ACU spokesman Keo Remy said yesterday that the ACU has appealed to lawmakers, NGO leaders, selected senior civil servants, court officials, and police and military officers to declare all assets in writing before April 7.

“It is the first time in the Kingdom’s history that we have officials’ asset declarations, and I think the arrival of [Hun Sen] ... is a model for other officials,” he said.

The ACU previously said that about 100,000 officials would be required to declare their assets, but that number has dropped to 25,000, according to the latest ACU announcements.

Om Yentieng issued a notification on March 24 concerning failure to comply with the declaration deadline, saying they would face prison terms of between a month and a year and fines of up to 2 million riels (about US$500).

Air France reconnects

Photo by: Sovan Philong
The first Air France plane to Cambodia in 37 years descends to Phnom Penh International Airport yesterday.

via CAAI

Friday, 01 April 2011 15:02Tom Brennan and Soeun Say

Air France KLM’s return to Cambodia after 37 years of no flights reconnects two countries with close historical ties, but also reflects the growing economic importance of the region.

Asia as a whole is “growing extraordinarily,” CEO Pierre-Henri Gourgeon told The Post yesterday. For that reason, and France’s history with Cambodia, the move is a “natural” one for Air France KLM.

“Certainly this business [in Indochina] is attractive for the future,” he said.

Air France’s inaugural flight to Cambodia, number 274, touched down at Phnom Penh International Airport yesterday afternoon. It was the first of its kind from any European carrier since the Khmer Rouge took the city in 1975.

The company will start with three round-trip flights a week, with a stop in Bangkok. But Gourgeon said he hopes to see direct flights between Paris and Phnom Penh in five or so years.

The CEO wouldn’t offer an expectation of revenues from the new route, but he did say it would take “a year, maybe less” before it was profitable. He added it was because, while businessmen may put the route to use immediately, it usually takes time for consumers to incorporate it into their vacation plans.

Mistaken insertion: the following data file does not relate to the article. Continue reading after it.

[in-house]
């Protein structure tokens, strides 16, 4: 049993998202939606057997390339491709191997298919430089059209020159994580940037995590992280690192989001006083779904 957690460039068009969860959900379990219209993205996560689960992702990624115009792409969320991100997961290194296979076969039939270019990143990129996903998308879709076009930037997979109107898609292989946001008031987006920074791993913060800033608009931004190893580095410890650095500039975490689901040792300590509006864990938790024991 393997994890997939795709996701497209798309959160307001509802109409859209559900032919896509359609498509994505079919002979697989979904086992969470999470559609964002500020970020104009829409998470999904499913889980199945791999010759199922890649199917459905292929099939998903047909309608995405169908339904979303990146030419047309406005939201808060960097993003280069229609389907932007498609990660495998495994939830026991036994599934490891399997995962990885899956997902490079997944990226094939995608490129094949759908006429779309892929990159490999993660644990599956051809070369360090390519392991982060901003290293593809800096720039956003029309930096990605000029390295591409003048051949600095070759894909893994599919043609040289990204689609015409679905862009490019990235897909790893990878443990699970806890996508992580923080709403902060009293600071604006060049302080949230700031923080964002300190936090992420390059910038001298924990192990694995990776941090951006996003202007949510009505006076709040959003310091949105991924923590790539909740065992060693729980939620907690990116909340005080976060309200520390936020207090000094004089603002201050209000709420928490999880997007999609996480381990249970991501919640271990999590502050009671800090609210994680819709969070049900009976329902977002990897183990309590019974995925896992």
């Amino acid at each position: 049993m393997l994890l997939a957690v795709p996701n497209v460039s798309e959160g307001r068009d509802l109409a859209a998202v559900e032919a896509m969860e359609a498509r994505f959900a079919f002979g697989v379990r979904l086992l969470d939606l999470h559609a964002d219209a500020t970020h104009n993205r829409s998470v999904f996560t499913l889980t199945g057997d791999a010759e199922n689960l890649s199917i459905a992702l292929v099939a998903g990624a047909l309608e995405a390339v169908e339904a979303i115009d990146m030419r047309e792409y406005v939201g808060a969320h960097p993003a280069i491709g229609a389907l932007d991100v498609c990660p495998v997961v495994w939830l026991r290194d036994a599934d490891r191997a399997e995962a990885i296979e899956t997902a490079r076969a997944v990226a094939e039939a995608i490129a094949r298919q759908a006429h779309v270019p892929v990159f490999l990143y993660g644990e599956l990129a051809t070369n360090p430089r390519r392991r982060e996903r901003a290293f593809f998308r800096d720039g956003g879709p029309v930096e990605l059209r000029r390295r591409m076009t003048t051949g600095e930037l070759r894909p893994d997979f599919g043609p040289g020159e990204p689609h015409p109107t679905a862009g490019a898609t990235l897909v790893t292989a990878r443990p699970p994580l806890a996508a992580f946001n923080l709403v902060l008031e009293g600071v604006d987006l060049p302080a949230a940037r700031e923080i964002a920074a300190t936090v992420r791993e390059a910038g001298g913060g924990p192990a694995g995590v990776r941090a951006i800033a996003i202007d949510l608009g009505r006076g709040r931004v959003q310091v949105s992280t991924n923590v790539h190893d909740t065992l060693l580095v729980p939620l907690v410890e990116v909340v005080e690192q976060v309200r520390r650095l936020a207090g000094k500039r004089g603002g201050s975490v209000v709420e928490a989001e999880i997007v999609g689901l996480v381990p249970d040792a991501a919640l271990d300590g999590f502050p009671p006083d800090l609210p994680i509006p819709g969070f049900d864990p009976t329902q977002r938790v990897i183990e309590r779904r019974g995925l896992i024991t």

“But we are optimistic enough to think it’s worthwhile,” Gourgeon said, “and we see the future for a profitable route.”

He also said he plans to eventually add flights to Siem Reap, a major tourist destination in the Kingdom. When asked why Air France didn’t start with flights to the Angkor Wat area, he said he thought it had to do with issues with local Cambodian operators.

“From what I understand, it’s not feasible yet,” he said.

Minister of Tourism Thong Khon yesterday welcomed the flights and the potential growth in tourism that they could offer by making travel from Europe more convenient.

“European tourists like to visit Cambodia because we have Angkor Wat, beaches and ecotourism areas,” he said, adding that while the Kingdom’s economy doesn’t benefit directly from the new flights, it does benefit from the increased spending brought by tourists. France was the largest European source of tourists to Cambodia in the first two months of 2011.

Ang Kim Eang, President of the Cambodian Association of Travel Agents, said the flights, coupled with the visa exemption for visitors from ASEAN countries, “will bring Cambodia further inflows of tourists.”

Deputy Prime Minister Sok An said he saw Air France’s return as a sign the global community increasingly feels comfortable doing business in the Kingdom.

“Air France’s direct flights showed that foreign investors feel confident to invest in Cambodia,” he said.

To that end, tourism won’t be the only revenue stream Air France KLM will find from Cambodia.

The planes will also carry as much as 40 tonnes a week of cargo, the company said.

Now that there is a more direct route between the Kingdom and Europe, Gourgeon expects businesses to make the switch to Air France when shipping air freight.

“This traffic will naturally move to be on our aircraft,” he said.

Indonesia telco sets sights on CamGSM

via CAAI

Friday, 01 April 2011 15:01May Kunmakara and Jeremy Mullins

TELEKOMUNIKASI Indonesia is reportedly still in talks to acquire a majority stake in Cambodian mobile operator CamGSM, after originally targeting completing the deal during the first quarter of 2011.

“The planned deal would be Telkom’s first major purchase overseas, and would signal further consolidation as fast-growing Southeast Asian mobile markets mature,” Reuters news agency has reported.

In December, Telkom Chief Commissioner Tanri Abeng said he hoped negotiations for a stake in CamGSM would be completed during the first quarter of 2011.

Royal Group and Telkom Indonesia officials did not return requests for comment yesterday.

France Telecom was also linked to negotiations over CamGSM last year. Last week France’s Ambassador to Cambodia Christian Connan said he was not aware of any negotiations since the beginning of the year.

Meanwhile, the Ministry of Posts and Telecommunications generated revenues of $28.5 million in 2010, a 53 percent increase on $18.6 million in 2009, according to its annual report released yesterday.

Revenue comes from tariffs from telecommunications companies and internet operators, as well as licensing fees, postal services, and spectrum management, it said.